I didn’t have nearly enough jars for the several liters of amber syrup I boiled up, so some was flushed away immediately, along with my guilt. The rest was poured into jars without a funnel which meant much of it dribbling down the counters and across the table of my well-formed kitchen. The jars were put in the cupboard.  I might have managed to use up one jar, pouring it over buttered toast and then watching it flood the plate, tipping it over yogurt and pretending marmalade syrup might become a thing. The jars got pushed to the very back of the cupboard. The girlfriend didn’t change her mind about the trains. She did however change her mind about Glynn, or Glynn changed his mind about her. Either way, I had to give up the flat.  The day I left, the jars left sticky rings in the cupboard. I then left the jars and another dose of shame, in a skip next to the railway line.

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For years I had absolutely no desire to make marmalade. I’d happily eat it at my parents – my dad keeping a possessive eye on his pot as it was passed around the table – but I didn’t want anything to do with citrus pips and pans. Even when I moved to Rome ten years ago and citrus trees became everyday (although far from ordinary to my northern european eyes) and bitter orange windfalls, squashed like citrus road kill, marked the streets near my flat, I wasn’t tempted.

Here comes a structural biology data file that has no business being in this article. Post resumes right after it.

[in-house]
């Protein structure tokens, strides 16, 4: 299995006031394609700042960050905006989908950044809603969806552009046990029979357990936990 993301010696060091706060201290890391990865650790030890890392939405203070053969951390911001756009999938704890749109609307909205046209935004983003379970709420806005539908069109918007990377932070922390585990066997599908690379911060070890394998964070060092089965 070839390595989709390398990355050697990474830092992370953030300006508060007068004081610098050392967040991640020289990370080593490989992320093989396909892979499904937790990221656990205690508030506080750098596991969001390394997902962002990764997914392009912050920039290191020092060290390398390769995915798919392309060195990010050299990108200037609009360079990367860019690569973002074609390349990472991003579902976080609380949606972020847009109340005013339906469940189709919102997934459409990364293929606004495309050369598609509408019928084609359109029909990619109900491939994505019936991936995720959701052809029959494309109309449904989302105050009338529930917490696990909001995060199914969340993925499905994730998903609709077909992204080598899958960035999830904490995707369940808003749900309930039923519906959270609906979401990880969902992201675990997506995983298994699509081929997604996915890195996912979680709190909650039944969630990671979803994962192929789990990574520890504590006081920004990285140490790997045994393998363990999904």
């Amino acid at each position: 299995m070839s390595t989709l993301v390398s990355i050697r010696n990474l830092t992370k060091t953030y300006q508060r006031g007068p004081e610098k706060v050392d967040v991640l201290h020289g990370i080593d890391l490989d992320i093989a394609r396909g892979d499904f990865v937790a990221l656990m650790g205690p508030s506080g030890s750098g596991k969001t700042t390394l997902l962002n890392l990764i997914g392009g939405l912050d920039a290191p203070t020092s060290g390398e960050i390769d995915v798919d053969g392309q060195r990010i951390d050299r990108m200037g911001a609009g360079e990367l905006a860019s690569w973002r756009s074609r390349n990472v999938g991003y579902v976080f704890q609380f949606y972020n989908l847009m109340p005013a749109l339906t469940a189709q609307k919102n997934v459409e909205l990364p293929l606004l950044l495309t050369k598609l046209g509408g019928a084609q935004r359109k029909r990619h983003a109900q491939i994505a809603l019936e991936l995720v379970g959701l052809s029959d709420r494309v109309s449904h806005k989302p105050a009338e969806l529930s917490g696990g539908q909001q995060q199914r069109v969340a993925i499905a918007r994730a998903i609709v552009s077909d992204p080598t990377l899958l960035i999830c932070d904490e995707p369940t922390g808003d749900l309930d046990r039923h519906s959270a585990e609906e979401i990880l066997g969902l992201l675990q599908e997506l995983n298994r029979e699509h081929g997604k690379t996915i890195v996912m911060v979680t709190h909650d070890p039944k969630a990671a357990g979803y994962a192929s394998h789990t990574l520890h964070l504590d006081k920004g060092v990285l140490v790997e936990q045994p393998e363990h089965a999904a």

Then a few years back, I was tempted again, and encouraged by Vincenzo, a Sicilian for whom citrus is ordinary and essential, and who loves bitter orange marmalade as much as my dad. This time I did have a recipe, but from a sugar cautious friend, which meant the marmalade was more of a compote. There was a slight sense of déjà vu as I poured the amber mixture into the jars. It was fine, nice even and we ate most of it. Later there was lemon marmalade, another recipe from a friend, the quantities of which got lost in translation which meant it didn’t really set properly either. This was fine too and it was poured valiantly over everything, especially lemon cake, which was good and made it all feel worth while.